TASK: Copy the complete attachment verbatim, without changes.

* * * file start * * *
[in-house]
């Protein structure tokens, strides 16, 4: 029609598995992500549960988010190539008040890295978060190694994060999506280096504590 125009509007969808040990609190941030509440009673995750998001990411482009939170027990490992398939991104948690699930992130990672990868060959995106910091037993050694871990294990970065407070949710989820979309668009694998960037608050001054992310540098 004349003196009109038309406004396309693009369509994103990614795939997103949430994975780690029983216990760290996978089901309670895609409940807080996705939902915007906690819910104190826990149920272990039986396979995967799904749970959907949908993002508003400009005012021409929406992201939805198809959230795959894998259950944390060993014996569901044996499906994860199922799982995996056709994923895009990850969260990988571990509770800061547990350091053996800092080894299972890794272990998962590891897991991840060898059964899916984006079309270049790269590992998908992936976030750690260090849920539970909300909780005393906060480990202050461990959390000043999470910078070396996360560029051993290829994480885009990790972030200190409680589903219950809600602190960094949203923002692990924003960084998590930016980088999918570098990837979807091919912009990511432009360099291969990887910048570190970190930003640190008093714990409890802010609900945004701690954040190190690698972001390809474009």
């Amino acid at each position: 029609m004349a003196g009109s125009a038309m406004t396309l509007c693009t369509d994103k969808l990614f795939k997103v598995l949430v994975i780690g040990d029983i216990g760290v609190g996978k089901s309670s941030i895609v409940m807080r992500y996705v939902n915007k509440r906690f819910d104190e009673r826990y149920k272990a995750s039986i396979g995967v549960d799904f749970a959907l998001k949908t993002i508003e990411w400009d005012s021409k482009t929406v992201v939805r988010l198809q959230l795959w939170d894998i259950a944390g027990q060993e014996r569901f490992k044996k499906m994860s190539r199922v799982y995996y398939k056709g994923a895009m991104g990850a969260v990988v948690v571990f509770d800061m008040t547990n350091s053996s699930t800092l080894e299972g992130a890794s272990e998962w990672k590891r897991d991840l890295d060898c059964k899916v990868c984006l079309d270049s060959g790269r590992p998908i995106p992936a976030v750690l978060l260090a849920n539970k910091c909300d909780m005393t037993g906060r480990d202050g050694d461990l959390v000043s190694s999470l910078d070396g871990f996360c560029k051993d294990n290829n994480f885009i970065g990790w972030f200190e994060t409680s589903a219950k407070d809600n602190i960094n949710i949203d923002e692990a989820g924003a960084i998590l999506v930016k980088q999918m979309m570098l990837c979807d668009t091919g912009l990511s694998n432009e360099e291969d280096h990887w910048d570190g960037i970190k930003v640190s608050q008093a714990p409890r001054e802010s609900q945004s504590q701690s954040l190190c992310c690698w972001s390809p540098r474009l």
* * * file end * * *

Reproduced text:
[in-house]
């Protein structure tokens, strides 16, 4: 029609598995992500549960988010190539008040890295978060190694994060999506280096504590 125009509007969808040990609190941030509440009673995750998001990411482009939170027990490992398939991104948690699930992130990672990868060959995106910091037993050694871990294990970065407070949710989820979309668009694998960037608050001054992310540098 004349003196009109038309406004396309693009369509994103990614795939997103949430994975780690029983216990760290996978089901309670895609409940807080996705939902915007906690819910104190826990149920272990039986396979995967799904749970959907949908993002508003400009005012021409929406992201939805198809959230795959894998259950944390060993014996569901044996499906994860199922799982995996056709994923895009990850969260990988571990509770800061547990350091053996800092080894299972890794272990998962590891897991991840060898059964899916984006079309270049790269590992998908992936976030750690260090849920539970909300909780005393906060480990202050461990959390000043999470910078070396996360560029051993290829994480885009990790972030200190409680589903219950809600602190960094949203923002692990924003960084998590930016980088999918570098990837979807091919912009990511432009360099291969990887910048570190970190930003640190008093714990409890802010609900945004701690954040190190690698972001390809474009």
């Amino acid at each position: 029609m004349a003196g009109s125009a038309m406004t396309l509007c693009t369509d994103k969808l990614f795939k997103v598995l949430v994975i780690g040990d029983i216990g760290v609190g996978k089901s309670s941030i895609v409940m807080r992500y996705v939902n915007k509440r906690f819910d104190e009673r826990y149920k272990a995750s039986i396979g995967v549960d799904f749970a959907l998001k949908t993002i508003e990411w400009d005012s021409k482009t929406v992201v939805r988010l198809q959230l795959w939170d894998i259950a944390g027990q060993e014996r569901f490992k044996k499906m994860s190539r199922v799982y995996y398939k056709g994923a895009m991104g990850a969260v990988v948690v571990f509770d800061m008040t547990n350091s053996s699930t800092l080894e299972g992130a890794s272990e998962w990672k590891r897991d991840l890295d060898c059964k899916v990868c984006l079309d270049s060959g790269r590992p998908i995106p992936a976030v750690l978060l260090a849920n539970k910091c909300d909780m005393t037993g906060r480990d202050g050694d461990l959390v000043s190694s999470l910078d070396g871990f996360c560029k051993d294990n290829n994480f885009i970065g990790w972030f200190e994060t409680s589903a219950k407070d809600n602190i960094n949710i949203d923002e692990a989820g924003a960084i998590l999506v930016k980088q999918m979309m570098l990837c979807d668009t091919g912009l990511s694998n432009e360099e291969d280096h990887w910048d570190g960037i970190k930003v640190s608050q008093a714990p409890r001054e802010s609900q945004s504590q701690s954040l190190c992310c690698w972001s390809p540098r474009l």